BBC Cuts Out 'Doctor Who' Lesbian Kiss in Asia

 Evan Agostini/Invision/AP

The Doctor Who debut of Peter Capaldi has aired in Asia without a scene featuring a kiss between two female characters.

The scene was edited out of the version of the sci-fi hit show, broadcast on the BBC Entertainment network in such territories as Hong Kong, South Korea, Thailand, Indonesia and Singapore, due to regulations in Singapore, Radio Times magazine reported.

The broadcast code in Singapore, where the BBC Entertainment feed for Asia is transmitted from, has strict rules on "information, themes or subplots on lifestyles such as homosexuality, lesbianism, bisexualism, transsexualism, transvestism, pedophilia and incest," according to the report.

Running afoul of the code could have left the BBC's commercial arm, BBC Worldwide, liable for a fine, it said.

"In order to comply with broadcast regulations in Asia where our BBC Entertainment channel airs, BBC Worldwide made a brief edit to the first episode of Doctor Who series eight, but did so without detracting from the storyline," BBC Worldwide said.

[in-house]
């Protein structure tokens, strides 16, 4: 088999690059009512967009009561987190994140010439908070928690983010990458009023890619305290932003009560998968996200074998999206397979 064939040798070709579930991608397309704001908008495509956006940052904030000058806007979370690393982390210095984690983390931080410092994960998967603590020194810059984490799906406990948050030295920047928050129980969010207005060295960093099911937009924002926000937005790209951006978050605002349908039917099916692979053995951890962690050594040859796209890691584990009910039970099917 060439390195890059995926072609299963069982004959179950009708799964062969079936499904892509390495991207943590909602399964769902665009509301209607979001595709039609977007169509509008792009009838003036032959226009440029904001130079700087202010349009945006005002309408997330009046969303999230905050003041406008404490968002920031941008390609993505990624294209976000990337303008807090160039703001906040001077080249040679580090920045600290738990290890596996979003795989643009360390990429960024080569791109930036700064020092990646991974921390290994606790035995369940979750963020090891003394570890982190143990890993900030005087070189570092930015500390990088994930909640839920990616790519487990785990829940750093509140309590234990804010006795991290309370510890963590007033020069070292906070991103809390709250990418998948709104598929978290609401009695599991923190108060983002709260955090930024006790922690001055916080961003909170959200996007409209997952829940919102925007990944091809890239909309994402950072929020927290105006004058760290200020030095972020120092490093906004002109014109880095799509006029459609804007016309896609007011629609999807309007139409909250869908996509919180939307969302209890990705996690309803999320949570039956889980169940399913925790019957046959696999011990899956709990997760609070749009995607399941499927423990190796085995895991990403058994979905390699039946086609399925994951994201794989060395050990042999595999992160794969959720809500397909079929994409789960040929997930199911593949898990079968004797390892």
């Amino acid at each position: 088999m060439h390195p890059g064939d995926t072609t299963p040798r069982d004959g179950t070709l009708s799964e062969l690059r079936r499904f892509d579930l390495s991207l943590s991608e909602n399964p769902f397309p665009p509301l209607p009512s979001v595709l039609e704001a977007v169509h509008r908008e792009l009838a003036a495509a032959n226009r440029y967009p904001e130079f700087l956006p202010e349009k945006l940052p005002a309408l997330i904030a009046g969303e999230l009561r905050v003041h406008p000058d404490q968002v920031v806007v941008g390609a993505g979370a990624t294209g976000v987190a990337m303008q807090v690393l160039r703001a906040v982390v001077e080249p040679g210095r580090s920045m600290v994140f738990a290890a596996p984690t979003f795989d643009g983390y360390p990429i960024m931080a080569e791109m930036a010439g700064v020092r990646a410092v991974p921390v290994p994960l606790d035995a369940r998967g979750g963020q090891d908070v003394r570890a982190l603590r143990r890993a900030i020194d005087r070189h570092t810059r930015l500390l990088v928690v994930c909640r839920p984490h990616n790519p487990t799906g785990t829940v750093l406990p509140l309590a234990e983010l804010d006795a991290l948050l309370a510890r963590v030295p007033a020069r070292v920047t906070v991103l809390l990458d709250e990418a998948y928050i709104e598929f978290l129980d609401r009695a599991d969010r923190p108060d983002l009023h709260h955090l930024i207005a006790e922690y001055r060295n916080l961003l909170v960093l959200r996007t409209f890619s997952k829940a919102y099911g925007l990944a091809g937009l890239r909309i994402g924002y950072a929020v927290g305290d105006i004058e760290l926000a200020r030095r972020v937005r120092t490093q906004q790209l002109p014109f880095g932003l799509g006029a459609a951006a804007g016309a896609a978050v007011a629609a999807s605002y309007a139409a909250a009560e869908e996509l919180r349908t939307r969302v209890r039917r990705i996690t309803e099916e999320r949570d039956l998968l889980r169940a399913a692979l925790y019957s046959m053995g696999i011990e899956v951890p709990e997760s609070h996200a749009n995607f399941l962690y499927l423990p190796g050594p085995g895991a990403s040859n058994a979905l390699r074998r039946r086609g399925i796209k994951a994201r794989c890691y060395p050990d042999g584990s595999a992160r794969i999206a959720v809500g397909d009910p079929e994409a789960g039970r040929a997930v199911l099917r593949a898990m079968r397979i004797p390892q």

The deleted scene showed characters Madame Vastra, a Silurian, and human wife Jenny Flint kissing to share oxygen under a threat from droids who can only detect people when they breathe.

In the U.K., the scene led to six viewer complaints, but media watchdog Ofcom wouldn't review the scene. It said: "Our rules do not discriminate between scenes involving opposite sex and same sex couples."

Email: Georg.Szalai@THR.com
Twitter: @georgszalai

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